To comment off what randosel said:
|I'm not going to buy a Mac Mini. I would love to get one, but in it's current config, it needs a little more. I've been a BSD, Atari, Amiga, Classic Mac, NeXT and Mac OSX user. Oh, wait I forgot Windows XP! So I don't think it's an issue about platforms. I'm mearly waiting to see what else comes up or what other future revisions of the Mac mini will offer. Other than basic clock/ram/disc increases. What do you expect and what is logical for Apple to do to upgrade the mini so that it will be even more suitable for a HTMac?
Maybe stating the obvious but, as with any technology, you balance the strength of your need/desire for an object with the length of time you will be required to wait until the specs meet your approval. Everyday you wait its a day you don't spend the cash, but its a day you don't get to use the gadget you are eyeballing. For each person the desire/speed bump wait never ends (and thus they never purcahse the item) for some, they were lined up at a local Apple Retail store waiting to buy the Mac mini.
|The one thing I would like is upgrade is for audio with a combo analog/digital out. Audio input, Gigabit Ethernet, maybe... Things like IR are not suitable for typical iPod users.
Keep in mind that the main focus of the Mac mini is to keep the cost low (a close second being size). Those options you mention would be great but that would diminish the main purpose of the Mac mini - low cost bridge for folks to transition to the Mac OS platform (mission as defined by Apple Computer, Inc). Eventually, I am sure these featuers will trickle down to the Mac mini just like option such as the DVD-R "SuperDrive" did in recent years, but as I stated above - its X number of days you don't get to use a mini (where X is a variable date based of parts pricing, Apple upgrade cycle, etc, etc...)
There might come a day where you might see a beefed up Mac mini but keep in mind Apple spends lots of time and brain power thinking about its product matrix, pricing and the target market for its machines.
|I don't think HTMac software is mature enough. Other than that I will need to see what the final Tiger offers.
I agree that the HTMac/HTPC software landscape for the Mac in nowhere near where it needs to be but I think the hole really lies with the lack of quality frontends to put a 10' face on your Mac. The Mac OS platform is a media editing rich platform but without a 10' experience done well (and lots to choose from) the HTMac/HTPC landscape for the Mac OS will remain flat and somewhat aimless. Its hard to watch right now because of my limited experience in Mac OS development, the platform offers lots of very cool API (Quartz Compositor, OpenGL, CoreImage) that could really make the Window Media Centre interface look like ass - but it takes some smart developers some directed time and effort to make it happen.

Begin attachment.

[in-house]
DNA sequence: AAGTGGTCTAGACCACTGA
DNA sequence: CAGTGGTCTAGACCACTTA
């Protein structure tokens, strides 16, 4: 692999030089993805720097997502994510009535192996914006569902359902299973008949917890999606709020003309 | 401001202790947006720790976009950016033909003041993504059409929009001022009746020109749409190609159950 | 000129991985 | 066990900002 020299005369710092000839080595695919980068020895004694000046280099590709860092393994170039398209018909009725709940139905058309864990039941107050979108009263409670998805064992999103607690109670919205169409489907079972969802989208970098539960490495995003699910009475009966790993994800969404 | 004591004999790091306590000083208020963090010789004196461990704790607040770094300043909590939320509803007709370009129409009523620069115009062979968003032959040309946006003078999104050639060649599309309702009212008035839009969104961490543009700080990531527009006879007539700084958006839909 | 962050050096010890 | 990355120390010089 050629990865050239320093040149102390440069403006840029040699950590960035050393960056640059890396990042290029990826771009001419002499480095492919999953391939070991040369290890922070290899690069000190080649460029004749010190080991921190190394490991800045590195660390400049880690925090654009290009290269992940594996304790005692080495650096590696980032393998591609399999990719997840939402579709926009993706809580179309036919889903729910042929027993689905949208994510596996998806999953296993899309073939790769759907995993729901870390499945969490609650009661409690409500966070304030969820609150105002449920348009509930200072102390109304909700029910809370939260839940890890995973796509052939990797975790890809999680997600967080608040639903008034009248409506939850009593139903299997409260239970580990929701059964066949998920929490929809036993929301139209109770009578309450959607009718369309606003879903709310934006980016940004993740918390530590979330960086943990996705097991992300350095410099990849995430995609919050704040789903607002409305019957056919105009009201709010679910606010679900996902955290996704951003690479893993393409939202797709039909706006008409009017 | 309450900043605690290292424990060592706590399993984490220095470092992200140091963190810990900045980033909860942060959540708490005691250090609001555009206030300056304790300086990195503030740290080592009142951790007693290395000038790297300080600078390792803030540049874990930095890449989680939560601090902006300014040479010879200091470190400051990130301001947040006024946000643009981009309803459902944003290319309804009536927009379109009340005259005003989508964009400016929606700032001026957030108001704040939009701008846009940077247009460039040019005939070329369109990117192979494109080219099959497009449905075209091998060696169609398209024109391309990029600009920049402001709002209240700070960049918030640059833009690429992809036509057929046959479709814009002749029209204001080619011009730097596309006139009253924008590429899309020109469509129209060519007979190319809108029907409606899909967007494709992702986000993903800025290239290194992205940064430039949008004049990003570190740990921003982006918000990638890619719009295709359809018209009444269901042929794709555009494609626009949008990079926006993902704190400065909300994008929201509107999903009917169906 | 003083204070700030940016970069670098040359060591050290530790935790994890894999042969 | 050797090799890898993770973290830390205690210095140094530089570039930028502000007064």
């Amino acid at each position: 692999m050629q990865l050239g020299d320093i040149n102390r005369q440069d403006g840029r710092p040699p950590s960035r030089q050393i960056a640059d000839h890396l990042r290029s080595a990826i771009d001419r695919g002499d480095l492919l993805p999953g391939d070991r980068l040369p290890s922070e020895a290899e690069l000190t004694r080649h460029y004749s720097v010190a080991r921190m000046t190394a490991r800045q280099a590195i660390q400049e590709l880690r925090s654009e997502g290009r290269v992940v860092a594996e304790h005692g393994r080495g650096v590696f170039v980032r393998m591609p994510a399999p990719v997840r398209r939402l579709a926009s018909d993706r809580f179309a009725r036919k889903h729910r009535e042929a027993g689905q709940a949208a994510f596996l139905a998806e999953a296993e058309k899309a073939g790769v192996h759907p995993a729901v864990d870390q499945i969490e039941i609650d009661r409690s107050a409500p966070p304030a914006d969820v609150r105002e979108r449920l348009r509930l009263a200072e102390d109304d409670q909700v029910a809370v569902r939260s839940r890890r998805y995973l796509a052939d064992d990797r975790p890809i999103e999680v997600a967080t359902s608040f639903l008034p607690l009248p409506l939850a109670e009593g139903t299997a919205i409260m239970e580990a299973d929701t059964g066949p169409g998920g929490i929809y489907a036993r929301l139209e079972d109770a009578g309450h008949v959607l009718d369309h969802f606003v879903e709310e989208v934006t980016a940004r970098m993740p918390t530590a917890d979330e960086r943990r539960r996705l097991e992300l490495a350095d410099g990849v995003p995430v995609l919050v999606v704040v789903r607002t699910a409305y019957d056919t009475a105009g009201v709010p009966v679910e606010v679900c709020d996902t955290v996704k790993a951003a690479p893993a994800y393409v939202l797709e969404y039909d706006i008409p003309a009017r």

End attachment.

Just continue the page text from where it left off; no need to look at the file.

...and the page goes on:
With regards to Tiger, it will offer the usual 'buckets of features' but the core OS support (and media support, APIs, media support) is easily there to support some amazing finishing touches for a HTMac.
|It will also be kinda cool if a company out there adds a small single stackable box of similar/smaller size and design to add full size HD, IR, media reader, USB/FW hub, etc.. similar to the old side cars or compact Macs of the 1980's.
Agreed, some complementary acessories (storage, audio, remote control) items would be nice and I think there are companies that will step up to the plate (like Griffin Technologies) but there are a couple caveats with the Mac mini is that attempting to stack items:
1. Stacking items on top of the Mac mini (especially heavier items) may flex the top case and cause difficulties in ejecting and operating the optical drive. In other words don't stack your dictionary collection on your Mac mini. Also, stacking items on top will greatly reduce AirPort range and Bluetooth range (if you have other options installed and want to use them).
2. Attempting to stack items below the Mac mini could cause airflow problems (most noteably, acessories shaped to contour to the bottom of the Mac mini). On the bottom of the unit (around the edges) are vents where air is drawn in. Blocking these is just like covering the intake holes on any other PC, internal temp can rise, heat variable fans operate at a higher rate and overall its not good for the machine. Nice flat, smooth, hard surface works everytime to avoid problems. Shag carpets need not apply.
Good post, good thread.